As the author of "Tangled Vines: Greed, Murder, Obsession and an Arsonist in the Vineyards of California, "I have been following Mark Anderson for many years. He died in January at 74, just five months after he was released from prison because of his poor health. Here is the story:
A Berkeley man who embezzled thousands of bottles of wine from his clients and set fire to a warehouse in 2005, destroying 4.5 million bottles of wine worth $250 million, has died.
Mark Anderson, 74, died on Jan. 13 at the UC Davis Medical Center, just five months after he was given a compassionate release from federal prison because of his health problems. Anderson had been serving a 27-year prison term at Terminal Island Federal Penitentiary.
“The only thing sad about Mark Anderson passing is that he didn’t carry out his full sentence or pay restitution to the many victims in his crimes,” Debbie Polverino, who managed the wine storage warehouse in Vallejo that Anderson set on fire, wrote in an email. “His sentence should have included attempted murder, knowing we were still in the building when it exploded in flames. He was a coward and a criminal. Hell has a special place for people like him.”
Berkeley man who destroyed $250 million of wine in fire dies
I remember that incident, set fire to cover his tracks and destroyed huge warehouse fully of inventory of multiple wineries including irreplaceable libraries of older vintages.
Comparatively speaking, 27 is a very long sentence. Was anybody injured in the fire?
Two firefighters were injured. The long sentence is because of the $250 million loss.
He also stole more than a $1 million in wine before setting the fire.
You should read Frances Dinkelspiel’s book. Anderson comes off badly in that account.
I remember this well, Realm lost pretty much everything, and from this The Phoenix release was born, I recall we essentially bought the wine as futures to help keep the enterprise afloat.
Second a recommendation for the book, enjoyed the read quite a bit
In which account does he come off well?
Ordered a copy … sounds like ideal reading for this spring.
There’s an American Greed episode about this, the video’s from the fire that day is incredible a sea of wine boiling out of that place. Also he made a mockery of the trial whaling about back pain and laying in a table screaming in open court-freaking idiot.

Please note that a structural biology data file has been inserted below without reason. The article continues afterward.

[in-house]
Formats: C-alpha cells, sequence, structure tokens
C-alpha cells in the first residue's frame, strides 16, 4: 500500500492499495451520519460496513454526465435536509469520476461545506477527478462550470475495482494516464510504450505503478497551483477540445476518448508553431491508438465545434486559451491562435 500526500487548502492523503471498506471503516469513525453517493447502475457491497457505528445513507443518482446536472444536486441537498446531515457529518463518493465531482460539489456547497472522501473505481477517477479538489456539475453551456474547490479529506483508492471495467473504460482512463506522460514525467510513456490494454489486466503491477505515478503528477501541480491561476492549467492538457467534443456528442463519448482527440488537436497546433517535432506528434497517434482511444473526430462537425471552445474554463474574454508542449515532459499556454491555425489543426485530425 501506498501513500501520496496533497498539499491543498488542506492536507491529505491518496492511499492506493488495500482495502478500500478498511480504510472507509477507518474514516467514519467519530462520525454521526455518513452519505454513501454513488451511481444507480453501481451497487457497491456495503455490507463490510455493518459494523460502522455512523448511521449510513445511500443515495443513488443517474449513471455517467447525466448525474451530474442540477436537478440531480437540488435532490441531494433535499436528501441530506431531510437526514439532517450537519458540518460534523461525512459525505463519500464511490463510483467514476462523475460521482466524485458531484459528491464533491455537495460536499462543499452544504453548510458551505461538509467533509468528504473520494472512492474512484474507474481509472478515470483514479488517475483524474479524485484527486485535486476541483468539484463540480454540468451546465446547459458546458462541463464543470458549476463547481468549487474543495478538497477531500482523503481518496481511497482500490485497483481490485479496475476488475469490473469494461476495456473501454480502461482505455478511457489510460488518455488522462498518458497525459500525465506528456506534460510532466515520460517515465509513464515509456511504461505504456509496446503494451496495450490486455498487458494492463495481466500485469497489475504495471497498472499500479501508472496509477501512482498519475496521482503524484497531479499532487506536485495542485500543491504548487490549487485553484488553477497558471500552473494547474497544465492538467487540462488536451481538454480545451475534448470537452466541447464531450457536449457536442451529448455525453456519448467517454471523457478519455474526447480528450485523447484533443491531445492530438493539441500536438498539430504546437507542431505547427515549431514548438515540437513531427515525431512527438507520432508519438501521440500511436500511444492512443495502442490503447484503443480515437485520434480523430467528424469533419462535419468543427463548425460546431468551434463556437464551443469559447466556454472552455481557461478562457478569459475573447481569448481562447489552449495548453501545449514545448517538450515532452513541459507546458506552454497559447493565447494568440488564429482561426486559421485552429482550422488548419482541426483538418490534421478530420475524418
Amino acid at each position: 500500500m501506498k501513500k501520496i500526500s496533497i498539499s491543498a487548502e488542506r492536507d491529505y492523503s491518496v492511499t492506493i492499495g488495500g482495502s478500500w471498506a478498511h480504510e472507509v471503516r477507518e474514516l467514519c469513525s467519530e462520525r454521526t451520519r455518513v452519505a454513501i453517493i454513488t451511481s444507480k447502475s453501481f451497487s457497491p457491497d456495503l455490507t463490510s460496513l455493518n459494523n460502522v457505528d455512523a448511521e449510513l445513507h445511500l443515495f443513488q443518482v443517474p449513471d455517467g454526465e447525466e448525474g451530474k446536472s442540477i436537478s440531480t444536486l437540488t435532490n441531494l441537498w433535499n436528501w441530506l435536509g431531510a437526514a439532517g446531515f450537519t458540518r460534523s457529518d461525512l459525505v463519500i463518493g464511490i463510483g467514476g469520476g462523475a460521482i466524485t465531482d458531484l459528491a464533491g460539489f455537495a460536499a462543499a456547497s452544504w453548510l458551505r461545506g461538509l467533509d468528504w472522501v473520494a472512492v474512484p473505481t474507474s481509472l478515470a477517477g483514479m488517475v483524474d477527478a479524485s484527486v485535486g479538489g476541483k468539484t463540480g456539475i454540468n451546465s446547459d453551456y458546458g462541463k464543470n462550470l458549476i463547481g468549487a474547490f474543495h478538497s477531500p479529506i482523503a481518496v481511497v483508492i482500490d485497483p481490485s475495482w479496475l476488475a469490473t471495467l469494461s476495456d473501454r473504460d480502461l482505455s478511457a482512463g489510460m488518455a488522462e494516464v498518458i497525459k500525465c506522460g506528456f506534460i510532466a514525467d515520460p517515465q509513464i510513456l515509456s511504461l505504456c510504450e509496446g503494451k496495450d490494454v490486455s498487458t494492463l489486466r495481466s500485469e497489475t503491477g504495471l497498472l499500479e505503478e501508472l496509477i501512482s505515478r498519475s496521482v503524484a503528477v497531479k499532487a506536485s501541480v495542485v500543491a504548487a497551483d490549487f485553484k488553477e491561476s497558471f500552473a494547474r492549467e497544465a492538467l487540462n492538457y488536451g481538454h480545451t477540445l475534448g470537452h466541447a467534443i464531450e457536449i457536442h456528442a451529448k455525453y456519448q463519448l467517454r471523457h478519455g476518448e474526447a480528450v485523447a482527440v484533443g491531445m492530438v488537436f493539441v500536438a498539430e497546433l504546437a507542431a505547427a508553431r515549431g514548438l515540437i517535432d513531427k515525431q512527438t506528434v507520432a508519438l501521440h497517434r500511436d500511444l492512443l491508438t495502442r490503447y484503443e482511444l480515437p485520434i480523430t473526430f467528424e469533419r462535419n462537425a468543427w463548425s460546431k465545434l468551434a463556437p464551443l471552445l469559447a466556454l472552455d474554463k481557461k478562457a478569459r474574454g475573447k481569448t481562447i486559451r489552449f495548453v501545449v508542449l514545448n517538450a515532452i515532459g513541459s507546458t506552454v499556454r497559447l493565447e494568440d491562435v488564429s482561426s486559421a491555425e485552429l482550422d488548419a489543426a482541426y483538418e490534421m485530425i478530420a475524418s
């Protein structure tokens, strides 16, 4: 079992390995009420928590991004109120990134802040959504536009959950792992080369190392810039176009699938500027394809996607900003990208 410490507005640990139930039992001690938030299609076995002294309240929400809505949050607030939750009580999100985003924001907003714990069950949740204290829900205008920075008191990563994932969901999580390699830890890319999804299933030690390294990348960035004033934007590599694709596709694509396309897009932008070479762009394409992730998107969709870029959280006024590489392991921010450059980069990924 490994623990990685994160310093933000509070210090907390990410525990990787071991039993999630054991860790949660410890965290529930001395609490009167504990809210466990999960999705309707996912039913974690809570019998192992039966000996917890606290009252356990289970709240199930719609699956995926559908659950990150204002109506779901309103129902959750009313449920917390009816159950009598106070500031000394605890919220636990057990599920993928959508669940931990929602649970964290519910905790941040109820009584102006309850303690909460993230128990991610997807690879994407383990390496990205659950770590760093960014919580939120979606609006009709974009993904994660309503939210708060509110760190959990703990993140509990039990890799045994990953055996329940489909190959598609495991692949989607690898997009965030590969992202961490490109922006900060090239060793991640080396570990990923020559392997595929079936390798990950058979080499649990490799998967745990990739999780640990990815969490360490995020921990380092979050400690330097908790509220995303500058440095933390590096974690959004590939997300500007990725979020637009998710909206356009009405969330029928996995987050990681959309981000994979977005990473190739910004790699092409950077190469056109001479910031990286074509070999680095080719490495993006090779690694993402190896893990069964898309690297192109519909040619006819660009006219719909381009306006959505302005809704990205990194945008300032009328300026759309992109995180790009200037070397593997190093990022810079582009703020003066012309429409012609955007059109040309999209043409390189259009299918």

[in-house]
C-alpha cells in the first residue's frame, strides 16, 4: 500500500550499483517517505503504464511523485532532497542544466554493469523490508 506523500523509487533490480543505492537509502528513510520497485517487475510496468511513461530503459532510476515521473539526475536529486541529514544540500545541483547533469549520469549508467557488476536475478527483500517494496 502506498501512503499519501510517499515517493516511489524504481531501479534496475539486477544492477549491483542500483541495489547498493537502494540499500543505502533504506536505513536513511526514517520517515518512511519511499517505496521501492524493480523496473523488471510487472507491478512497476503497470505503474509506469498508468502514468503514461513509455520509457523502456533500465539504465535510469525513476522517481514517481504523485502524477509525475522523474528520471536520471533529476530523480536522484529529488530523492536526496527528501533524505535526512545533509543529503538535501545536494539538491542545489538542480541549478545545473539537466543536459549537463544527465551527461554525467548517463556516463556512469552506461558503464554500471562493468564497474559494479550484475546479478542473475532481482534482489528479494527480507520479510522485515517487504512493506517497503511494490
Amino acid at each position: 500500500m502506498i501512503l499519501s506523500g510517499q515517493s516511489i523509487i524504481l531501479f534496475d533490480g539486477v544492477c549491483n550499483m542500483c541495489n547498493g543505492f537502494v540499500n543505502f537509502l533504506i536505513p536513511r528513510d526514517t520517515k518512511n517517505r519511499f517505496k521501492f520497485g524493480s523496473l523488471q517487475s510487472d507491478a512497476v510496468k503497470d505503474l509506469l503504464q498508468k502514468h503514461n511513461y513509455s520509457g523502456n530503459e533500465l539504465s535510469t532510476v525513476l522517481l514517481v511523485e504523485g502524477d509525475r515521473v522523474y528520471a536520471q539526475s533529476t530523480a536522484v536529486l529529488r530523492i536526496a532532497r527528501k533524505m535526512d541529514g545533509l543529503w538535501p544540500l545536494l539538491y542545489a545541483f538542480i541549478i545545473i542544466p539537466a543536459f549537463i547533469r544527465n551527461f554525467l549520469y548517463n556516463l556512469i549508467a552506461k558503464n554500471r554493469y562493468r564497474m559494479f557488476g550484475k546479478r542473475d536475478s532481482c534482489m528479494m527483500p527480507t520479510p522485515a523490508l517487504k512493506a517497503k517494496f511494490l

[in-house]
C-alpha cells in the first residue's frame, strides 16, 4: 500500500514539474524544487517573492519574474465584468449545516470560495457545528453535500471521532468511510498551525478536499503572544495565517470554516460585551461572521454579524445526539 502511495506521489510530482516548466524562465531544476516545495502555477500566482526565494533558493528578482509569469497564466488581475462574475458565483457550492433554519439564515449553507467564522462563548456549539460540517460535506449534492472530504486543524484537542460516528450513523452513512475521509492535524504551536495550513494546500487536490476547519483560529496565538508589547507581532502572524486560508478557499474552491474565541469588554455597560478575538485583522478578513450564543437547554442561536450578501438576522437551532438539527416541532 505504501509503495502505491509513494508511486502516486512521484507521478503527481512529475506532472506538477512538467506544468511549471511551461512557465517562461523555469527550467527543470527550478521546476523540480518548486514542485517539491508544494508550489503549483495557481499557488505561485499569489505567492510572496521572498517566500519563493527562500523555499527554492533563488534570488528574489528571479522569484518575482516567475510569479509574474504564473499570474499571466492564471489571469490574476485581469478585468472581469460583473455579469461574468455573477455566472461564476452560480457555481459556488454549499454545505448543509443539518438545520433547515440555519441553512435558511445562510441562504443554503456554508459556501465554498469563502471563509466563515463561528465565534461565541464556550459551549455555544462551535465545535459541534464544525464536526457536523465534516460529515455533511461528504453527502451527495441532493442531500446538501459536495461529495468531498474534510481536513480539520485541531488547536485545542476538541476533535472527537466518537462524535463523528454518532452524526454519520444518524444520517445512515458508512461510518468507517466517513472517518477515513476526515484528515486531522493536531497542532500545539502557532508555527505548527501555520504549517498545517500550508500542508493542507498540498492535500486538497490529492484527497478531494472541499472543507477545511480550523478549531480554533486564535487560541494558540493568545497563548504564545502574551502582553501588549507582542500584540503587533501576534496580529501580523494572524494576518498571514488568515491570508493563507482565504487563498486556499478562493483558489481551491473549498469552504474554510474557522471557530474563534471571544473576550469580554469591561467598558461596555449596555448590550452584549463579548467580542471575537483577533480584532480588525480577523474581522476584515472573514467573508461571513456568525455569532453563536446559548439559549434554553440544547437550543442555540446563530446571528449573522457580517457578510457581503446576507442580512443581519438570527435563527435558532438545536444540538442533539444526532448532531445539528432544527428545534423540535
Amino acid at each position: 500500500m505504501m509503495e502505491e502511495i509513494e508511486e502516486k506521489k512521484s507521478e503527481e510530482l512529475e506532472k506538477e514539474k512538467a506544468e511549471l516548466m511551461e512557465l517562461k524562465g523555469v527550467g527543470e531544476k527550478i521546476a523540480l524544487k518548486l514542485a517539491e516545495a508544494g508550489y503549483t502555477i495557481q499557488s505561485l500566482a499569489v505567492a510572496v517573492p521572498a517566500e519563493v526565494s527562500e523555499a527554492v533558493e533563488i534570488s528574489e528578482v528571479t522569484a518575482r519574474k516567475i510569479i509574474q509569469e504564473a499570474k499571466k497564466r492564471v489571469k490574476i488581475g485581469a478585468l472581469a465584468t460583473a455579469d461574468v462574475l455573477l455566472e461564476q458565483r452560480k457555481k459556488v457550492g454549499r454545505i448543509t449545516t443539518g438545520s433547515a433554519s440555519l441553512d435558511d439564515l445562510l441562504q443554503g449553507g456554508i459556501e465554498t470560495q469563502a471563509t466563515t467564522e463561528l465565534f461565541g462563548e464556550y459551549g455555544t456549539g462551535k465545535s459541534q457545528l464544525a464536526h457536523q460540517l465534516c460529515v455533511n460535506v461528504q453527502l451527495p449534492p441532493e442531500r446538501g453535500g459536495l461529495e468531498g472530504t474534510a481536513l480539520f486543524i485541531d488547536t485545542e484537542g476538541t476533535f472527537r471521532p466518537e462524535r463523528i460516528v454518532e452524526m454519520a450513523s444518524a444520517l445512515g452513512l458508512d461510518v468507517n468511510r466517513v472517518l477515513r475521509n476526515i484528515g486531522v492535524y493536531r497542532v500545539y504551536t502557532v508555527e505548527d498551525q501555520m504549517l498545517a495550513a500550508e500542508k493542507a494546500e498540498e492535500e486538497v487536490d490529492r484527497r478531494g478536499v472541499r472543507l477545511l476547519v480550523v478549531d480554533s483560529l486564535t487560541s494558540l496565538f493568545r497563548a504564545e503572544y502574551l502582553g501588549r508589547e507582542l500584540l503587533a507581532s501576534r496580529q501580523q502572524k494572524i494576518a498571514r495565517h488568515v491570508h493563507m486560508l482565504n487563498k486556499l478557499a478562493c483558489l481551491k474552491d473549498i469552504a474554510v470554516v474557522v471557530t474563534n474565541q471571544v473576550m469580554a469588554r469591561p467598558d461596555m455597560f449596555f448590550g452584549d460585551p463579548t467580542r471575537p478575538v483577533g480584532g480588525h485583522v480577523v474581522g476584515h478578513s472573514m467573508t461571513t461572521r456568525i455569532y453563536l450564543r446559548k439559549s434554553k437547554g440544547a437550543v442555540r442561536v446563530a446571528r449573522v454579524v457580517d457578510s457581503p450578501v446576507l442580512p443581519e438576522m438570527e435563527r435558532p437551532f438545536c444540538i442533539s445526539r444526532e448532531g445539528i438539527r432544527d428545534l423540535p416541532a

The guy is dead. He’s paid everything he can pay. Time to move on.
Almost all of the remaining bottles of IW Hellman 1875 Angelica and Port were also destroyed in the fire. An irreplaceable part of California wine history. IW Hellman was a direct ancestor of Frances.
You realize that was a quote from an email written by a woman who was in the building when he set fire to it, right?
As far as I’m concerned, she can talk shit about him as often, and for as long, as she wants.
Wow. Never even heard of this. A quarter of a billion dollar loss! That must be one of the biggest losses from an “ordinary” case of arson ever (outside of massive stuff like wildfires, 9/11, great Chicago fire, etc)
Ughhh. That is horrible to hear
I feel very fortunate to have a bottle in my cellar but am always looking for another. That probably explains why i never seem to find any.
Guy was paid to store wine, stole $1M worth and sold it (at least partly through Premier Cru, apparently). Got caught. Then decided to try to cover his tracks by torching a warehouse that destroyed $250M worth of wine, including entire inventory of some wineries and irreplaceable wines. And the fire seems very unlikely to have covered his tracks well enough.
Served most but not all of his sentence, got sick, passed away, but never admitted any wrongdoing.
Of course she is entitled to still criticize him based on actual facts, as are the owners of the rare wines he stole, the owners of the wineries who lost their inventory, or any of the rest of us. This is not like speaking ill of a public figure who has passed. He was a criminal multiple times over, never showed remorse, and had a major and hugely negative impact on many other people. What is the harm done by continuing to criticize him after his death?
I’m sorry for your sorrow. You and the others are the only one paying that price at this point. He’s resting peacefully.